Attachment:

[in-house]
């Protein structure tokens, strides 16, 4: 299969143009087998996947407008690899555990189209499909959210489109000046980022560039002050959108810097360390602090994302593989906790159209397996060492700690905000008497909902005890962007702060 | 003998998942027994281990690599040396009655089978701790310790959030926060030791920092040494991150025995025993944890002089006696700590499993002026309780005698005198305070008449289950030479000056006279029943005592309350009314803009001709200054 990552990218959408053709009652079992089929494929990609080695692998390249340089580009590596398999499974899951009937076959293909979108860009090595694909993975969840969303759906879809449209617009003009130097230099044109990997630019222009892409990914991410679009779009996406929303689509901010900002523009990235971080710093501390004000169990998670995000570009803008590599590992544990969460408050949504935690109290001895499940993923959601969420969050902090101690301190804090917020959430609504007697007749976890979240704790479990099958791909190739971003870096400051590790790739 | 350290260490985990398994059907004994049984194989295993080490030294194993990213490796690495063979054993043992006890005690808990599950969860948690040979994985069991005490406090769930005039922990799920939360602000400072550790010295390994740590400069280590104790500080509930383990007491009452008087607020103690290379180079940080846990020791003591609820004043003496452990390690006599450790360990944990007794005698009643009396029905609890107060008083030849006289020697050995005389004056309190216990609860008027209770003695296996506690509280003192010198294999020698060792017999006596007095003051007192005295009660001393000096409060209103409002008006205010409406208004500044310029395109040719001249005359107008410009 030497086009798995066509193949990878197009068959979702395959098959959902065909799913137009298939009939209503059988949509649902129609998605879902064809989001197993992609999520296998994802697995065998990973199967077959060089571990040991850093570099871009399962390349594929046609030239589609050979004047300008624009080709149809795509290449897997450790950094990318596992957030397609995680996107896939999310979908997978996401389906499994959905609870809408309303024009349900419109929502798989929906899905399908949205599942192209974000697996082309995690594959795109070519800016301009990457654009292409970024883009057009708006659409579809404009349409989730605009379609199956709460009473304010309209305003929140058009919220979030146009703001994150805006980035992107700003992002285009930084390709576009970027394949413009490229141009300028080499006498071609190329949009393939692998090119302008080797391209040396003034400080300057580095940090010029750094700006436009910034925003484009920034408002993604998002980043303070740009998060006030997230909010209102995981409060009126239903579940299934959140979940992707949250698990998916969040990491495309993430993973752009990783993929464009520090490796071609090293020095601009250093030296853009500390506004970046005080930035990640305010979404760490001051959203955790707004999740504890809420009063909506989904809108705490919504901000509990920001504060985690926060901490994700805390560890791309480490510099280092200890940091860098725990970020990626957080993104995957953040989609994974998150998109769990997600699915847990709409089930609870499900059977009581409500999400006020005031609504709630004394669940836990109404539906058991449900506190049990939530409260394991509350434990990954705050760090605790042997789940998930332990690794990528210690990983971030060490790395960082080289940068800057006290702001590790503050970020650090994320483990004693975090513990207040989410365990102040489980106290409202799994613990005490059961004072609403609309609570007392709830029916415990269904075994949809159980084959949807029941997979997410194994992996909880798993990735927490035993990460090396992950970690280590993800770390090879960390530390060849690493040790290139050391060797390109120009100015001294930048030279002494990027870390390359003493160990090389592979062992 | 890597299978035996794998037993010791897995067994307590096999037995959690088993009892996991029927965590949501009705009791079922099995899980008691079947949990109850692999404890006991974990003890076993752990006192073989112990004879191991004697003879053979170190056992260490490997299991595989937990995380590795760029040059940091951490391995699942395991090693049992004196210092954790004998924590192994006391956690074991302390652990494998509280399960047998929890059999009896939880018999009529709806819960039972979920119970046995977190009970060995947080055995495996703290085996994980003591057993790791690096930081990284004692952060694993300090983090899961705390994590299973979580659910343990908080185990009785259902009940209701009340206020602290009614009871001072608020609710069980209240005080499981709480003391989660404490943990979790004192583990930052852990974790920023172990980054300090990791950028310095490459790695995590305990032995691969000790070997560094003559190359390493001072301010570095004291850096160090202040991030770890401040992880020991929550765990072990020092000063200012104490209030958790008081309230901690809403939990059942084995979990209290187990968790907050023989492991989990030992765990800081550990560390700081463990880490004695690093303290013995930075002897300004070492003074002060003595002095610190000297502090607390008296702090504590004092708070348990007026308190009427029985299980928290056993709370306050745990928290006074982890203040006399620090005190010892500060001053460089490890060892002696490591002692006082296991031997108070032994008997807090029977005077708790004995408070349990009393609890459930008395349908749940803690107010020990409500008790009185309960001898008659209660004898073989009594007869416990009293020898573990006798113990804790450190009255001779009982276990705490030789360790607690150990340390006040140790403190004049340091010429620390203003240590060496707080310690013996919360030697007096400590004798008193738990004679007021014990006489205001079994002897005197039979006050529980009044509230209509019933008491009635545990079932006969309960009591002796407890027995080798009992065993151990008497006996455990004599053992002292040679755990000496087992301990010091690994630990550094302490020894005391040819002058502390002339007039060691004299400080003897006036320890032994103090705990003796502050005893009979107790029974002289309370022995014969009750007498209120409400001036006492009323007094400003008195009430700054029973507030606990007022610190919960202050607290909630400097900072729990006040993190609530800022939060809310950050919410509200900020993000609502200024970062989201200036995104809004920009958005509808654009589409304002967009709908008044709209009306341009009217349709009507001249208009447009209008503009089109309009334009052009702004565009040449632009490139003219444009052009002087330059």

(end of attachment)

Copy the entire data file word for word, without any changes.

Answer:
[in-house]
């Protein structure tokens, strides 16, 4: 299969143009087998996947407008690899555990189209499909959210489109000046980022560039002050959108810097360390602090994302593989906790159209397996060492700690905000008497909902005890962007702060 | 003998998942027994281990690599040396009655089978701790310790959030926060030791920092040494991150025995025993944890002089006696700590499993002026309780005698005198305070008449289950030479000056006279029943005592309350009314803009001709200054 990552990218959408053709009652079992089929494929990609080695692998390249340089580009590596398999499974899951009937076959293909979108860009090595694909993975969840969303759906879809449209617009003009130097230099044109990997630019222009892409990914991410679009779009996406929303689509901010900002523009990235971080710093501390004000169990998670995000570009803008590599590992544990969460408050949504935690109290001895499940993923959601969420969050902090101690301190804090917020959430609504007697007749976890979240704790479990099958791909190739971003870096400051590790790739 | 350290260490985990398994059907004994049984194989295993080490030294194993990213490796690495063979054993043992006890005690808990599950969860948690040979994985069991005490406090769930005039922990799920939360602000400072550790010295390994740590400069280590104790500080509930383990007491009452008087607020103690290379180079940080846990020791003591609820004043003496452990390690006599450790360990944990007794005698009643009396029905609890107060008083030849006289020697050995005389004056309190216990609860008027209770003695296996506690509280003192010198294999020698060792017999006596007095003051007192005295009660001393000096409060209103409002008006205010409406208004500044310029395109040719001249005359107008410009 030497086009798995066509193949990878197009068959979702395959098959959902065909799913137009298939009939209503059988949509649902129609998605879902064809989001197993992609999520296998994802697995065998990973199967077959060089571990040991850093570099871009399962390349594929046609030239589609050979004047300008624009080709149809795509290449897997450790950094990318596992957030397609995680996107896939999310979908997978996401389906499994959905609870809408309303024009349900419109929502798989929906899905399908949205599942192209974000697996082309995690594959795109070519800016301009990457654009292409970024883009057009708006659409579809404009349409989730605009379609199956709460009473304010309209305003929140058009919220979030146009703001994150805006980035992107700003992002285009930084390709576009970027394949413009490229141009300028080499006498071609190329949009393939692998090119302008080797391209040396003034400080300057580095940090010029750094700006436009910034925003484009920034408002993604998002980043303070740009998060006030997230909010209102995981409060009126239903579940299934959140979940992707949250698990998916969040990491495309993430993973752009990783993929464009520090490796071609090293020095601009250093030296853009500390506004970046005080930035990640305010979404760490001051959203955790707004999740504890809420009063909506989904809108705490919504901000509990920001504060985690926060901490994700805390560890791309480490510099280092200890940091860098725990970020990626957080993104995957953040989609994974998150998109769990997600699915847990709409089930609870499900059977009581409500999400006020005031609504709630004394669940836990109404539906058991449900506190049990939530409260394991509350434990990954705050760090605790042997789940998930332990690794990528210690990983971030060490790395960082080289940068800057006290702001590790503050970020650090994320483990004693975090513990207040989410365990102040489980106290409202799994613990005490059961004072609403609309609570007392709830029916415990269904075994949809159980084959949807029941997979997410194994992996909880798993990735927490035993990460090396992950970690280590993800770390090879960390530390060849690493040790290139050391060797390109120009100015001294930048030279002494990027870390390359003493160990090389592979062992 | 890597299978035996794998037993010791897995067994307590096999037995959690088993009892996991029927965590949501009705009791079922099995899980008691079947949990109850692999404890006991974990003890076993752990006192073989112990004879191991004697003879053979170190056992260490490997299991595989937990995380590795760029040059940091951490391995699942395991090693049992004196210092954790004998924590192994006391956690074991302390652990494998509280399960047998929890059999009896939880018999009529709806819960039972979920119970046995977190009970060995947080055995495996703290085996994980003591057993790791690096930081990284004692952060694993300090983090899961705390994590299973979580659910343990908080185990009785259902009940209701009340206020602290009614009871001072608020609710069980209240005080499981709480003391989660404490943990979790004192583990930052852990974790920023172990980054300090990791950028310095490459790695995590305990032995691969000790070997560094003559190359390493001072301010570095004291850096160090202040991030770890401040992880020991929550765990072990020092000063200012104490209030958790008081309230901690809403939990059942084995979990209290187990968790907050023989492991989990030992765990800081550990560390700081463990880490004695690093303290013995930075002897300004070492003074002060003595002095610190000297502090607390008296702090504590004092708070348990007026308190009427029985299980928290056993709370306050745990928290006074982890203040006399620090005190010892500060001053460089490890060892002696490591002692006082296991031997108070032994008997807090029977005077708790004995408070349990009393609890459930008395349908749940803690107010020990409500008790009185309960001898008659209660004898073989009594007869416990009293020898573990006798113990804790450190009255001779009982276990705490030789360790607690150990340390006040140790403190004049340091010429620390203003240590060496707080310690013996919360030697007096400590004798008193738990004679007021014990006489205001079994002897005197039979006050529980009044509230209509019933008491009635545990079932006969309960009591002796407890027995080798009992065993151990008497006996455990004599053992002292040679755990000496087992301990010091690994630990550094302490020894005391040819002058502390002339007039060691004299400080003897006036320890032994103090705990003796502050005893009979107790029974002289309370022995014969009750007498209120409400001036006492009323007094400003008195009430700054029973507030606990007022610190919960202050607290909630400097900072729990006040993190609530800022939060809310950050919410509200900020993000609502200024970062989201200036995104809004920009958005509808654009589409304002967009709908008044709209009306341009009217349709009507001249208009447009209008503009089109309009334009052009702004565009040449632009490139003219444009052009002087330059």